Here’s a bit of good news for employers: A federal court in North Carolina has refused to add another legal avenue disgruntled employees can use to sue.
The court said even after recent amendments that expanded the scope of the law, the Sarbanes-Oxley (SOX) Act doesn’t protect whistle-blowers who report what they believe are serious safety violations at work. That’s because the law was intended only to safeguard employees who report fraud that affects investors.
Recent case: Steven worked for the Shaw Group as a quality engineering supervisor at a nuclear plant construction site. During a supplier audit, Steven began to suspect that a vendor was shipping defective steel to two nuclear reactor sites and two fuel fabrication facilities.
He told his supervisors that he was going to place a stop-work order on construction involving the steel. Otherwise, he would report the problem to the Nuclear Regulatory Commission.
Steven claims his supervisors refused to approve the stop-work order and instead changed the audit report to downplay problems. Steven sent the original report anyway—and was then fired.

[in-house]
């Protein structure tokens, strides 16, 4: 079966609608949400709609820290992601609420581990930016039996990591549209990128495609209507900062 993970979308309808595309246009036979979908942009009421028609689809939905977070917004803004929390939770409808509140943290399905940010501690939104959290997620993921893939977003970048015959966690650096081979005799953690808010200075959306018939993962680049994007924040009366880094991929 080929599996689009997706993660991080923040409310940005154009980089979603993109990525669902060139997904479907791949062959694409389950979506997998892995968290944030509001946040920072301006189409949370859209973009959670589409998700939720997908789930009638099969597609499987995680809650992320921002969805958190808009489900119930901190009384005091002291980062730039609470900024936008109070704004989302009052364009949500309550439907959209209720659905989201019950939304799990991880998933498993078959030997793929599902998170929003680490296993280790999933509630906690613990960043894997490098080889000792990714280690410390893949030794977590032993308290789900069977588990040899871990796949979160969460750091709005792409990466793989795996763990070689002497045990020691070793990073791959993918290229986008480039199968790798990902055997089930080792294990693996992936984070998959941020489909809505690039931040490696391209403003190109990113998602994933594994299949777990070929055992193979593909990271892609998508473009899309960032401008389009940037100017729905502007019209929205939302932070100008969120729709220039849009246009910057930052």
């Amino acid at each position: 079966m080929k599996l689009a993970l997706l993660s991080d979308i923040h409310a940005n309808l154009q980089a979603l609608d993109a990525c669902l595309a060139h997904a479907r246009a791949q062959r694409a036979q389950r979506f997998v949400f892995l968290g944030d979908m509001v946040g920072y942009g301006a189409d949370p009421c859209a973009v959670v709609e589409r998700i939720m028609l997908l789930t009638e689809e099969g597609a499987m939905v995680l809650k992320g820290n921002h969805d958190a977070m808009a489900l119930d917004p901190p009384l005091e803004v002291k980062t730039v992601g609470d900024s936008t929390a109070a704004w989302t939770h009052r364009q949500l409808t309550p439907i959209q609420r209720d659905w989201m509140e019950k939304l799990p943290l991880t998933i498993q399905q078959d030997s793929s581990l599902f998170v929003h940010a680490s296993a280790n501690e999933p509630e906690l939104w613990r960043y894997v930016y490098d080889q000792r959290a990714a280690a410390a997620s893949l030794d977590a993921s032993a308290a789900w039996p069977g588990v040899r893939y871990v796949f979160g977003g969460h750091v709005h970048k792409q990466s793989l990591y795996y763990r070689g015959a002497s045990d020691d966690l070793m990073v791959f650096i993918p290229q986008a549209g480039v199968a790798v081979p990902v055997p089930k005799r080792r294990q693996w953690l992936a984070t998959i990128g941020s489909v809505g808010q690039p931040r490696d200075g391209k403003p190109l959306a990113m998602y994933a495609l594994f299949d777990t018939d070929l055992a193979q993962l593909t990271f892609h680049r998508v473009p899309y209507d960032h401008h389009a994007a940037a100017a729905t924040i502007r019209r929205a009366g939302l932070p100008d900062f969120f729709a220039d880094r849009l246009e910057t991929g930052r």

He sued under SOX, arguing that by submitting a “fraudulent” audit report rather than the one he proposed, his employer was misleading investors.
The court disagreed, concluding that internally reporting safety concerns and possibly doctored audits isn’t the sort of fraud that Sarbanes-Oxley covers. Steven will have to stick to more traditional remedies like those under OSHA and other specific laws covering the nuclear industry. (Gauthier v. The Shaw Group, No. 3:12-CV-00274, WD NC, 2012)
Final note: Before taking adverse action against any employee who has reported potential safety problems, consult your attorney, who can counsel you on how to minimize your litigation risk.
- Your 2010 HR action plan: 10 trends, 10 resolutions
- Worry that boss is a bully? Ask subordinates
- Wear kid gloves with accommodation requests; they are 'protected activity'
- Firing injured employee? Have legit business reason
- OK to cut position of worker on FMLA leave--if you can prove FMLA status didn't affect decision